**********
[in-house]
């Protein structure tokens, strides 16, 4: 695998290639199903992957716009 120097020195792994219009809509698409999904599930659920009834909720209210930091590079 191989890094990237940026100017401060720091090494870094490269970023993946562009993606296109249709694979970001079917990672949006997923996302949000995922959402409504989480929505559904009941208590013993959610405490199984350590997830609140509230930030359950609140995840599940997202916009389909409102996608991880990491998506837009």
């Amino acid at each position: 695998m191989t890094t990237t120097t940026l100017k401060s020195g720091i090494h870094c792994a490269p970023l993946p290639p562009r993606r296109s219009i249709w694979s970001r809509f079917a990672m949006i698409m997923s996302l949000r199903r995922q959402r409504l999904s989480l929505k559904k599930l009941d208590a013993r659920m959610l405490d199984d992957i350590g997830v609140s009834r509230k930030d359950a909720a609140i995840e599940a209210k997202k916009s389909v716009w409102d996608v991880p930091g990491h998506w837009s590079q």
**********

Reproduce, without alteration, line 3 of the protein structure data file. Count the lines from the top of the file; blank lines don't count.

């Amino acid at each position: 695998m191989t890094t990237t120097t940026l100017k401060s020195g720091i090494h870094c792994a490269p970023l993946p290639p562009r993606r296109s219009i249709w694979s970001r809509f079917a990672m949006i698409m997923s996302l949000r199903r995922q959402r409504l999904s989480l929505k559904k599930l009941d208590a013993r659920m959610l405490d199984d992957i350590g997830v609140s009834r509230k930030d359950a909720a609140i995840e599940a209210k997202k916009s389909v716009w409102d996608v991880p930091g990491h998506w837009s590079q």